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Book Reviews   |    
The Trial of Dr. Kate

by Michael E. Glasscock III; Austin, Texas, Greenleaf Book Group Press, 2014, 336 pages

Reviewed by Ann L. Hackman, M.D.
Psychiatric Services 2014; doi: 10.1176/appi.ps.650311
View Author and Article Information

Dr. Hackman is associate professor with the Department of Psychiatry, University of Maryland School of Medicine, Baltimore.

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The novel The Trial of Dr. Kate is about Kate Marlow, a small-town physician who is on trial in 1952 for the murder of one of her patients. Dr. Kate is a functioning alcoholic who cannot remember anything about what happened the day her patient died. Although the story is told in the third person, the reader benefits from the perspective of Shenandoah Coleman, a spunky reporter from the wrong side of the tracks who returns to her hometown of Round Rock, Tennessee, to cover the trial.

The author, Michael Glasscock III, is a retired physician who, according to his Web site, has an adjunct faculty appointment in otolaryngology at Vanderbilt University. He has written other novels and short stories and maintains an active blog.

There are a number of things wrong with The Trial of Dr. Kate. The story is peopled with every 1950s small-town character stereotype imaginable. There is a good-hearted boardinghouse keeper, a mean sheriff, an earnest young African-American man trying to better himself despite prejudice, and a charming Southern “bad boy.” Then there is Dr. Kate, who has functioned remarkably well (and attracted little attention) despite constant, ongoing alcohol use. She cannot remember what happened at the time of the death. An implausible plot development involves Dr. Kate weaning herself off of alcohol while imprisoned in a small-town jail by having a flask smuggled in to her and drinking decreasing amounts daily. The novel, which is dedicated to Bill W. and Dr. Bob, mentions 12-step meetings but does not directly discuss them. And recovery from ETOH dependence, while an important element, it is not really the focus of the story. The novel builds up to a trial but is not really a courtroom drama. There are interesting ethical issues that arise at the end, but the story finishes without exploring them.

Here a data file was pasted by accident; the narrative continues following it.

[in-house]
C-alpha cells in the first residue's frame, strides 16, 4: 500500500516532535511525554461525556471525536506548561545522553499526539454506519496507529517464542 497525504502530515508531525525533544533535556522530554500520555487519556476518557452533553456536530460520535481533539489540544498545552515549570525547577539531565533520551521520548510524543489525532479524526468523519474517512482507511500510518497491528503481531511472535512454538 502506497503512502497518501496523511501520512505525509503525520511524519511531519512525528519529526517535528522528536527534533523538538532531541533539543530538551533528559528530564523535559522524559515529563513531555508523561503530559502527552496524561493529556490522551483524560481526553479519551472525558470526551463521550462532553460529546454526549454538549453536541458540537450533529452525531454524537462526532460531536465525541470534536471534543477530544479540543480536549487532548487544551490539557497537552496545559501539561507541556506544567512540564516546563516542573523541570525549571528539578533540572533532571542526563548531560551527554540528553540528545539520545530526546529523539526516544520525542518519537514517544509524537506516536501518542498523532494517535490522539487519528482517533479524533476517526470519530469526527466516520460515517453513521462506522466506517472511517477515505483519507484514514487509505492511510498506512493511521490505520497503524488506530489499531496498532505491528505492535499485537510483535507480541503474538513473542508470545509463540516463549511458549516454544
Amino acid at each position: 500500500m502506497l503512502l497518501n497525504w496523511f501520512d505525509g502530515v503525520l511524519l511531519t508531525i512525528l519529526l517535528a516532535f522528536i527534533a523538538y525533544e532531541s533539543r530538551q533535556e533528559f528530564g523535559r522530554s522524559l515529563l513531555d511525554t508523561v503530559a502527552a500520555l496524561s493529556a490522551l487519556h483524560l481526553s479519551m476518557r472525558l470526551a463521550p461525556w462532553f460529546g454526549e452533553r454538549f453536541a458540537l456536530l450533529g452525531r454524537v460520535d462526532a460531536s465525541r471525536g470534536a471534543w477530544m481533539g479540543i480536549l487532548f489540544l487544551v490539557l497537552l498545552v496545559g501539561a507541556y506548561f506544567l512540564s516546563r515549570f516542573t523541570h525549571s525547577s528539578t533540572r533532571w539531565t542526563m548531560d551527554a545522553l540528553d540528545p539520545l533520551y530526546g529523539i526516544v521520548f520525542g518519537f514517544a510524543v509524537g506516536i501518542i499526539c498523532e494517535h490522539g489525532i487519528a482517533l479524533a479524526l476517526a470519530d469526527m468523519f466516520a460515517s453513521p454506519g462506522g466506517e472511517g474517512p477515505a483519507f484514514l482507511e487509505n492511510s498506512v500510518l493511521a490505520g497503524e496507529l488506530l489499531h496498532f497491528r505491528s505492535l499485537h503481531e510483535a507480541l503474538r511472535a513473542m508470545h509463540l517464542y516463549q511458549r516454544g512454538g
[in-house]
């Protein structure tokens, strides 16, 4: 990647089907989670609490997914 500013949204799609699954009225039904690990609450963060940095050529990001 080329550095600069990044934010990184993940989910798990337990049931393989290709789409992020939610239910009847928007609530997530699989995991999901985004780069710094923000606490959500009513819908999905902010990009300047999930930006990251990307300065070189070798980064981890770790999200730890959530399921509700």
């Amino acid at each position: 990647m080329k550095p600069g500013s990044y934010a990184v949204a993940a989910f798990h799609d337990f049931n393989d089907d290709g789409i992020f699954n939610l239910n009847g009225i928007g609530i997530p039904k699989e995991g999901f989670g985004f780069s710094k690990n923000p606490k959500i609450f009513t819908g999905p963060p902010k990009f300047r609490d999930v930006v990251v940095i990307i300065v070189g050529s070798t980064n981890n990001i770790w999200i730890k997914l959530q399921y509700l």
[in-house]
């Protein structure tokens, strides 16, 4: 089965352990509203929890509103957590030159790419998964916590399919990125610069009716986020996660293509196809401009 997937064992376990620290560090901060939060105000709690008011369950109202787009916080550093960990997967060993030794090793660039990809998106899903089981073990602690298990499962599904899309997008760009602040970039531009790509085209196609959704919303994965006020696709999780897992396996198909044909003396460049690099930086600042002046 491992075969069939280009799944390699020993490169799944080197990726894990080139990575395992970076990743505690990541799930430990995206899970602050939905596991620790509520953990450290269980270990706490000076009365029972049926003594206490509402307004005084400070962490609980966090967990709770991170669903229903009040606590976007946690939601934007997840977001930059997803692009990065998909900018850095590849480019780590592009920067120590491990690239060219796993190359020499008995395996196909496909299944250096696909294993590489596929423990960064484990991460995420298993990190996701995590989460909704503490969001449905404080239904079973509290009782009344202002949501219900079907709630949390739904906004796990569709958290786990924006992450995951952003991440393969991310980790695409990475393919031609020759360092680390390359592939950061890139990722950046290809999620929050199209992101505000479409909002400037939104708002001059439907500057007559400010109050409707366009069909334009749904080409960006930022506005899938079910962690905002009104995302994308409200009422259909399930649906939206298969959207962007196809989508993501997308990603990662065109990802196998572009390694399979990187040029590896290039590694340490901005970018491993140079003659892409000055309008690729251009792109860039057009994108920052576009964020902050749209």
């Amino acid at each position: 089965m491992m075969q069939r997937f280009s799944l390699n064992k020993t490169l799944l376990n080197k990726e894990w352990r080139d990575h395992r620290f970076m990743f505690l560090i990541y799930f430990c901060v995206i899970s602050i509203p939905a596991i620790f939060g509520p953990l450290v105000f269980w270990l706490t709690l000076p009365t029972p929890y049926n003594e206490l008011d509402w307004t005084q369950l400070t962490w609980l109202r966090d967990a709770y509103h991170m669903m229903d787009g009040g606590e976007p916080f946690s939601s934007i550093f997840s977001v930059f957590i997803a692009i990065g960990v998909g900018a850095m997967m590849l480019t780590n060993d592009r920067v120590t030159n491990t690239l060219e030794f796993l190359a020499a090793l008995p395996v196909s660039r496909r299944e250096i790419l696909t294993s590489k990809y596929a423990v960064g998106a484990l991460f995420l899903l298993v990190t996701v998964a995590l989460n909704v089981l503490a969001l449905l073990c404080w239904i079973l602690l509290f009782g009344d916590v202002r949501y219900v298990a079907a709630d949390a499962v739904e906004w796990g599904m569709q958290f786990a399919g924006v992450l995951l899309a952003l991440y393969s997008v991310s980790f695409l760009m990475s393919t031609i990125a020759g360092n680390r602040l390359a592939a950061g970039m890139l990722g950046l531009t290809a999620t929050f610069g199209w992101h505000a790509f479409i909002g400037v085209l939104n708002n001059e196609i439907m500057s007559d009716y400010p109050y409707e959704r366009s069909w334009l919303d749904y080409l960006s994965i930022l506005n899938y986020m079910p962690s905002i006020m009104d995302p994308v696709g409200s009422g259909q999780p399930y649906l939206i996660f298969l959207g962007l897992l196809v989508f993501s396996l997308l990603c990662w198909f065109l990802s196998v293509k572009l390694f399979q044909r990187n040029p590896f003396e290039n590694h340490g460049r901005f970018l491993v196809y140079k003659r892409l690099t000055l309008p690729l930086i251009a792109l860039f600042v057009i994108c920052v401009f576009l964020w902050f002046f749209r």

But I really liked The Trial of Dr. Kate. The book is infused with a lovely sense of nostalgia for simpler times. It clearly was written by someone who remembers the early 1950s and shows genuine affection for small towns. When Dr. Glasscock describes fried chicken and cornbread, the reader drools. If the sheriff had been nicer, smarter, and more compassionate, the book might have been set in Mayberry. And The Trial of Dr. Kate, even when it pales by comparison, reminds one of other novels: Chicken Every Sunday, the Mitford series, even To Kill a Mockingbird.

I am uncertain about a mental health audience for The Trial of Dr. Kate. Dr. Glasscock understands a lot about people. Some of the characters have some psychopathology, but this is not a focus. While Dr. Kate’s alcohol addiction is addressed directly, there is not here much for the reader to learn. Discussion questions in the back of the novel appropriately suggest a book club audience. I would recommend the book to readers of novels who enjoy a good story, well told. I will be taking my copy to my mother, who told me she needs something to read; she will love it.

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